Investment-Grade Bond Investors Brace for a Rising Tide of M&A
(Bloomberg) -- The U.S. corporate bond market is bracing for a flood of supply from mergers and acquisitions in the second half of the year. Borrowers will have to pay up after a first-half deluge helped wreck spreads.
Sales of investment-grade bonds tied to M&A surged by 50 percent to $154 billion in the first half compared with the same period last year, driven by a slew of deals that included CVS Health Corp., Walmart Inc. and Bayer AG, according to data compiled by Bloomberg. That pickup in supply helped push spreads in the secondary market to the highest level in a year and a half.
The trend could continue for the next six months. There’s more than $1 trillion in pending M&A deals, according to Bloomberg Intelligence. Walt Disney Co. is said to be readying a $36 billion bridge loan to potentially buy Twenty-First Century Fox Inc. Conagra Brands Inc. agreed to buy Pinnacle Foods Inc., Microsoft Corp. is buying GitHub Inc., and the list goes on.
“There are some deals in the pipeline that people are watching very closely and that could certainly be impactful for the market,” said Jim Caron, a senior fixed-income portfolio manager at Morgan Stanley Investment Management. “Supply has been sort of the reason why spreads have been widening. That could be something that people get a little bit concerned about.”
Companies started showing more interest in M&A in June when AT&T won an antitrust ruling allowing the takeover of Time Warner Inc. Within a week, Bayer came forward with a $15 billion bond deal to finance its acquisition of Monsanto and two days later Walmart sold $16 billion to fund a stake in Flipkart. The supply helped boost the benchmark index of high-grade corporate bond spreads to the highest level since December 2016.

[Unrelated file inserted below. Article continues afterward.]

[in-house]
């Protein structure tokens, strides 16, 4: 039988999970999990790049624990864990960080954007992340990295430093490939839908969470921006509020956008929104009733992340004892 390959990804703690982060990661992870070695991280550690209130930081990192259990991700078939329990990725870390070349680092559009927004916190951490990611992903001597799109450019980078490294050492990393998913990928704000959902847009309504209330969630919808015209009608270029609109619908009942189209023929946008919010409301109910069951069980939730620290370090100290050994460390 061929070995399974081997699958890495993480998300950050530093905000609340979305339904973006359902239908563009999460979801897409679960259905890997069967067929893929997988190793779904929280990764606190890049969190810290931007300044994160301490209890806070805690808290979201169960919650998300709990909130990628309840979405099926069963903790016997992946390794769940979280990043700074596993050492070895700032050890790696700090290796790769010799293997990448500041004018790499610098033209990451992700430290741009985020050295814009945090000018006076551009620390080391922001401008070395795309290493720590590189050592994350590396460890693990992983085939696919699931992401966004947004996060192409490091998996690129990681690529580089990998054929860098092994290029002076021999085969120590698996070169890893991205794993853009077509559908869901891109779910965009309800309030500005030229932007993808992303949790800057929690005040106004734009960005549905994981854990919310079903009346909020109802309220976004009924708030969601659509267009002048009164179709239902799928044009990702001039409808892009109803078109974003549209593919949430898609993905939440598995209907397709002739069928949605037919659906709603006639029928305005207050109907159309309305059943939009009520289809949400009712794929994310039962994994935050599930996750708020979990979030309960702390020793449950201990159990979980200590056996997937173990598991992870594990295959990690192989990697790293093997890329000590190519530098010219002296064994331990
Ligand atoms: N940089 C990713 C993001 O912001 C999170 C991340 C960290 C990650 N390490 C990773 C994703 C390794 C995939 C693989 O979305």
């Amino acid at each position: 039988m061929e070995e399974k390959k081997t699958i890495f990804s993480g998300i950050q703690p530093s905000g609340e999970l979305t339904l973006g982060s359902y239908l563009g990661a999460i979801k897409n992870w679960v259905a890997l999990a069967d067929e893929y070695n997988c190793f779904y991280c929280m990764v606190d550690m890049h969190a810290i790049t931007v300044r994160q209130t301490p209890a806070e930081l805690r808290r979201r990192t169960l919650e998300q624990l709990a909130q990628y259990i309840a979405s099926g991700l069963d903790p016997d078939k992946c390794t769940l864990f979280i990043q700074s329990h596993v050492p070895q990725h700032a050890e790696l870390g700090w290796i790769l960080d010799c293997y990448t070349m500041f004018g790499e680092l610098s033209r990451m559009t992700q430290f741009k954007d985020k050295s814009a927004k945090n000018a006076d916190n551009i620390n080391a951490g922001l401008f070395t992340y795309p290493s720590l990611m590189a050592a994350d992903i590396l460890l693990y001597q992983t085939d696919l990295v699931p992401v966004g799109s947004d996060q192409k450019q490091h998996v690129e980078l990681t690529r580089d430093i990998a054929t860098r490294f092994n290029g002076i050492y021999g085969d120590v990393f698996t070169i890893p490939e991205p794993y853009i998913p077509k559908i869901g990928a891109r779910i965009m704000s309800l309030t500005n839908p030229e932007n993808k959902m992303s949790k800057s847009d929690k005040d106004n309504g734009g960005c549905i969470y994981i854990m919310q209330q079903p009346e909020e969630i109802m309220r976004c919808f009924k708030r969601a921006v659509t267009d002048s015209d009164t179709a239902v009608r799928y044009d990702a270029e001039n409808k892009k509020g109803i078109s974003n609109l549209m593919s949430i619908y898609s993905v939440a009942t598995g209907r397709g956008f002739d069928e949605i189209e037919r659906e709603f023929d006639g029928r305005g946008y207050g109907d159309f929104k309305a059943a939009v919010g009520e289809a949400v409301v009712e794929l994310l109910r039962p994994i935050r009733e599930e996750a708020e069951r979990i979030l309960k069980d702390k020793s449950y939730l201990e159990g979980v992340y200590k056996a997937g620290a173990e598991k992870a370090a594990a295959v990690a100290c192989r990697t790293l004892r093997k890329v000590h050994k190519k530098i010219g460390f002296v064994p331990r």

Even if more M&A adds to supply in the second half, there’s still a chance it won’t top the first half and add as much upward pressure on spreads.
There are several factors that make the investment-grade bond market attractive in the latter half of the year, said Krishna Memani, chief investment officer at OppenheimerFunds Inc. Spreads are “meaningfully higher,” companies will see the benefits of tax reform and the likelihood of Federal Reserve tightening may fade.
“Investment-grade spreads should be stable in worst case, tighten some in best case,” Memani said. “M&A is always a late cycle play, but it won’t be at the pace it has been of late.”
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